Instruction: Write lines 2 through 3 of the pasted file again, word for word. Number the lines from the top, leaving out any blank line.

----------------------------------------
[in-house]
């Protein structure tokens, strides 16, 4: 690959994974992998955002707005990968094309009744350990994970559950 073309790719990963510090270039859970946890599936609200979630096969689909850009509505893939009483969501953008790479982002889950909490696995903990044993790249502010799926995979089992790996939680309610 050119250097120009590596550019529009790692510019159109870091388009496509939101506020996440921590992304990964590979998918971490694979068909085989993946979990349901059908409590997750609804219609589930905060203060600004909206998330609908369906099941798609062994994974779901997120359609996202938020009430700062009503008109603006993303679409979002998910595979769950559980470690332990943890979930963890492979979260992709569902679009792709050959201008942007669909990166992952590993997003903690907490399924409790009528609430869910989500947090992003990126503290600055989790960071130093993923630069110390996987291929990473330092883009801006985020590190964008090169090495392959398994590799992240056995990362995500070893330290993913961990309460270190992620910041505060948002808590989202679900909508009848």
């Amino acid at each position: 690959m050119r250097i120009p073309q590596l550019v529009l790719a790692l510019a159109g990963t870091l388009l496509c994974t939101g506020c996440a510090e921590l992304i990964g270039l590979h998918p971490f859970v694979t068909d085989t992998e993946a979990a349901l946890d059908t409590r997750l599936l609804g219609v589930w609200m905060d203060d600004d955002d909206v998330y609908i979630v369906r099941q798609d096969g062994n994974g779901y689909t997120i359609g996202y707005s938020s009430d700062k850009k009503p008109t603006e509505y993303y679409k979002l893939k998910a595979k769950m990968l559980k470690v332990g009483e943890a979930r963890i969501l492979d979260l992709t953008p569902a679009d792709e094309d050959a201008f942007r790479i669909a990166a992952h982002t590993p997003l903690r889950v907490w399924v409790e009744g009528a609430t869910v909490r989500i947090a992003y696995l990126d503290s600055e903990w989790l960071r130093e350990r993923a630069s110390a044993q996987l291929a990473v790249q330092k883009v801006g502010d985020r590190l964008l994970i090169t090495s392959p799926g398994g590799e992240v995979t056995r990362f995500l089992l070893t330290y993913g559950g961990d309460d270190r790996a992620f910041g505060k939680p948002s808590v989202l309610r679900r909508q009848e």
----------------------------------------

């Protein structure tokens, strides 16, 4: 690959994974992998955002707005990968094309009744350990994970559950 073309790719990963510090270039859970946890599936609200979630096969689909850009509505893939009483969501953008790479982002889950909490696995903990044993790249502010799926995979089992790996939680309610 050119250097120009590596550019529009790692510019159109870091388009496509939101506020996440921590992304990964590979998918971490694979068909085989993946979990349901059908409590997750609804219609589930905060203060600004909206998330609908369906099941798609062994994974779901997120359609996202938020009430700062009503008109603006993303679409979002998910595979769950559980470690332990943890979930963890492979979260992709569902679009792709050959201008942007669909990166992952590993997003903690907490399924409790009528609430869910989500947090992003990126503290600055989790960071130093993923630069110390996987291929990473330092883009801006985020590190964008090169090495392959398994590799992240056995990362995500070893330290993913961990309460270190992620910041505060948002808590989202679900909508009848």
């Amino acid at each position: 690959m050119r250097i120009p073309q590596l550019v529009l790719a790692l510019a159109g990963t870091l388009l496509c994974t939101g506020c996440a510090e921590l992304i990964g270039l590979h998918p971490f859970v694979t068909d085989t992998e993946a979990a349901l946890d059908t409590r997750l599936l609804g219609v589930w609200m905060d203060d600004d955002d909206v998330y609908i979630v369906r099941q798609d096969g062994n994974g779901y689909t997120i359609g996202y707005s938020s009430d700062k850009k009503p008109t603006e509505y993303y679409k979002l893939k998910a595979k769950m990968l559980k470690v332990g009483e943890a979930r963890i969501l492979d979260l992709t953008p569902a679009d792709e094309d050959a201008f942007r790479i669909a990166a992952h982002t590993p997003l903690r889950v907490w399924v409790e009744g009528a609430t869910v909490r989500i947090a992003y696995l990126d503290s600055e903990w989790l960071r130093e350990r993923a630069s110390a044993q996987l291929a990473v790249q330092k883009v801006g502010d985020r590190l964008l994970i090169t090495s392959p799926g398994g590799e992240v995979t056995r990362f995500l089992l070893t330290y993913g559950g961990d309460d270190r790996a992620f910041g505060k939680p948002s808590v989202l309610r679900r909508q009848e």